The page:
Airlines have been among the hardest-hit businesses during the COVID-19 pandemic. For much of the spring, nearly all states were requiring people to stay home except for essential activities. In any case, with conventions canceled, businesses moving to remote work, theme parks closed, hotels offering limited service, and international travel severely restricted by travel bans, most Americans have had nowhere to go.

The resulting plunge in air travel demand caused airlines to begin hemorrhaging cash. As a result, shares of major airlines like American Airlines (NASDAQ:AAL), Delta Air Lines (NYSE:DAL), Southwest Airlines (NYSE:LUV), and United Airlines (NASDAQ:UAL) have lost half to two-thirds of their value over the past three months.

However, airline stocks bounced back in a big way this week, lifted by signs that travel demand is starting to recover. United Airlines shares led the way, surging 27.5%.

LUV Chart

Airline Stocks Weekly Performance, data by YCharts.

Nevertheless, investors should be cautious about jumping into airline stocks. So far, the "recovery" has been extremely modest, and it is likely to take several years for demand to fully return.

A trend change in U.S. air travel

The TSA has been providing daily data on passenger throughput at its security checkpoints for the past several months, offering a window into the rapid changes in air travel trends.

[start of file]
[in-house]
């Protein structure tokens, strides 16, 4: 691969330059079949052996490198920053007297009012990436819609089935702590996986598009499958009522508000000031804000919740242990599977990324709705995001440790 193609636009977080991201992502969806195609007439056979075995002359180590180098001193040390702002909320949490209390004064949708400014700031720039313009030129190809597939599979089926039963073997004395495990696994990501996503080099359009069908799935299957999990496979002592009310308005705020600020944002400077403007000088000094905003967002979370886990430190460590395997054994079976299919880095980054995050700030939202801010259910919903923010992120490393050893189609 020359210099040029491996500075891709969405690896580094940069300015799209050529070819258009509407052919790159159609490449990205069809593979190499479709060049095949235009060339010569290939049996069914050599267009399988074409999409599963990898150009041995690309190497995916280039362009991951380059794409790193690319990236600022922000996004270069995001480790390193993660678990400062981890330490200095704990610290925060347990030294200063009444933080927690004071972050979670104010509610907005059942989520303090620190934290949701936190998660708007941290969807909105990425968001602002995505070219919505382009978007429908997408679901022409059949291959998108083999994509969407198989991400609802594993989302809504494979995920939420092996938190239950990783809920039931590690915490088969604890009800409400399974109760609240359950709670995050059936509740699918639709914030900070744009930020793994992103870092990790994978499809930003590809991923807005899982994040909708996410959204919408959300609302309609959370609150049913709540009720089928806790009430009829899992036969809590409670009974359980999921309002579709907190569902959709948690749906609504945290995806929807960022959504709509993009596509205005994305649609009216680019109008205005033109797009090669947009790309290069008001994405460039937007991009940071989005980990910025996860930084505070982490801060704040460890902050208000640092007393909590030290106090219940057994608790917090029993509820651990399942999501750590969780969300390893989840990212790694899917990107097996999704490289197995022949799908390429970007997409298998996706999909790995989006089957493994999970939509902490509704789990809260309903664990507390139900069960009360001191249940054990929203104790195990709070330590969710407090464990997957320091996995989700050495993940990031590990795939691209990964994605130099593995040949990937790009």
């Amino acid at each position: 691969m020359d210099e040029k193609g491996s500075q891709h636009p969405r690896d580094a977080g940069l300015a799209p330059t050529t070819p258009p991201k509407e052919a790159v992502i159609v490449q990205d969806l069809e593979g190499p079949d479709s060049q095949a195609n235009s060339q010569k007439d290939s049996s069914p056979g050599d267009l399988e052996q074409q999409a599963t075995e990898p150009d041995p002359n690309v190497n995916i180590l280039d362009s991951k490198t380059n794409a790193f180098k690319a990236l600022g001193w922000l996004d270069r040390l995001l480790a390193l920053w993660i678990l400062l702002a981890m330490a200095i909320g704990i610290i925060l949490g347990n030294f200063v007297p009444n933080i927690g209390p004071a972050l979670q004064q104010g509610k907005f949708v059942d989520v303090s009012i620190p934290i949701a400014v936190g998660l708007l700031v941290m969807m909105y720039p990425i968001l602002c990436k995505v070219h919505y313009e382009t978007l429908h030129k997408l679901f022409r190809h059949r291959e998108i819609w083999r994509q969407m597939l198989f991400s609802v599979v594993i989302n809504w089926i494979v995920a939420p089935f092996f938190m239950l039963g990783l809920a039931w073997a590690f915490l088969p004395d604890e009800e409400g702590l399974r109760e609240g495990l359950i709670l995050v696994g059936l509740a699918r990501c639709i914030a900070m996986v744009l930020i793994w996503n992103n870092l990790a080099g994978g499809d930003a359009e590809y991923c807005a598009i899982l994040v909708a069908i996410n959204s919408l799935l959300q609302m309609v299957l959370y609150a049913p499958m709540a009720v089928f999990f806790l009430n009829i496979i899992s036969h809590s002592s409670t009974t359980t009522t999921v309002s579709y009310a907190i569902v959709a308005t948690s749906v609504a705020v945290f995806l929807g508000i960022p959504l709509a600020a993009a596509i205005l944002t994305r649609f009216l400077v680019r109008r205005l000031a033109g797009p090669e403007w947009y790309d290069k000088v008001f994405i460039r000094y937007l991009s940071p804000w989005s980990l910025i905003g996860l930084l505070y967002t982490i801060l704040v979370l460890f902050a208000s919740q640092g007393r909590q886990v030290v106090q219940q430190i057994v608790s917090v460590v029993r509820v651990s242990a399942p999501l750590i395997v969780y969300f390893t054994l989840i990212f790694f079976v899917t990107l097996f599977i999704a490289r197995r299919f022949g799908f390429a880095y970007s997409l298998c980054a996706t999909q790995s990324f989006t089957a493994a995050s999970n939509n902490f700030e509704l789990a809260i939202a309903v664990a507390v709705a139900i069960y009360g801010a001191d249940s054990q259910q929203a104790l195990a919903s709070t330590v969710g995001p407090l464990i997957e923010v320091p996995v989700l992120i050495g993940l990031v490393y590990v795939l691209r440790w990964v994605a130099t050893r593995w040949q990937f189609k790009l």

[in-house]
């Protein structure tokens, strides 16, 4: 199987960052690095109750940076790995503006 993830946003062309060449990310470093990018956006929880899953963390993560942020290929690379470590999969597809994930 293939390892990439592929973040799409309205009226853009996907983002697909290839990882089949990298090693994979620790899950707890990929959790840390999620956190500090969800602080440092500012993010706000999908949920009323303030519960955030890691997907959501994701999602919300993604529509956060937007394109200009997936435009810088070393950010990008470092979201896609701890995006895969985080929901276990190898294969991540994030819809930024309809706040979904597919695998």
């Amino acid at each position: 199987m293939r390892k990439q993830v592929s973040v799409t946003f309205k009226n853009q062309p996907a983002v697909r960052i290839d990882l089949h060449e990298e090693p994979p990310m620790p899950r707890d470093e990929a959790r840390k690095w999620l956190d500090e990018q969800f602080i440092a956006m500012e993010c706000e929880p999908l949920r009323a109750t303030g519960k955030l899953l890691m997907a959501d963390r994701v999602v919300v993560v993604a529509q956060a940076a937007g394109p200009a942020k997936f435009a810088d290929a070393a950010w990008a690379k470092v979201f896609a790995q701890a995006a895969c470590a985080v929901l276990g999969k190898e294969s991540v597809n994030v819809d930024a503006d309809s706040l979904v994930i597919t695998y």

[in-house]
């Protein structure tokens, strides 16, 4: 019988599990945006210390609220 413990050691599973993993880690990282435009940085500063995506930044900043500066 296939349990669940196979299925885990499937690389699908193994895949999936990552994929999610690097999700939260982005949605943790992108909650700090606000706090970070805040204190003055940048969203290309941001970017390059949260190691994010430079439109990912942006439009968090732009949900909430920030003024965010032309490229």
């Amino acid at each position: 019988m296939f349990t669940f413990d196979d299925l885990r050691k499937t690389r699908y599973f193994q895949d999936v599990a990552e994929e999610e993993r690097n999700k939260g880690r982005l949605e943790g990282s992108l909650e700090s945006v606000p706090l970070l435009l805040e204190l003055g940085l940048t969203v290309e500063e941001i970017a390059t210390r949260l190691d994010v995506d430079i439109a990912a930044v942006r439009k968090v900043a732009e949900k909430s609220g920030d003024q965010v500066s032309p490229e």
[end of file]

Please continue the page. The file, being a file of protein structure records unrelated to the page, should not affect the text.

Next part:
On March 1, the number of travelers passing through TSA checkpoints was down just 1% compared to the same weekday in 2019. However, traffic deteriorated rapidly over the course of the month. By March 16, passenger throughput was down 49% year over year; by March 31, it was down 93%.

Passenger throughput at TSA checkpoints finally bottomed out in mid-April at just 4% of 2019 levels. And throughput was down more than 90% year over year for every single day from March 26 to May 20.

That said, traffic through TSA checkpoints has been improving sequentially in recent weeks. For most of the past week, traffic has been around 9% of 2019 levels (more than double what was seen a month earlier). On Thursday, throughput reached its highest level in nearly two months at 12% of the prior-year figure, indicating that some people went ahead with Memorial Day weekend travel plans.

A mostly empty Delta Air Lines airport concourse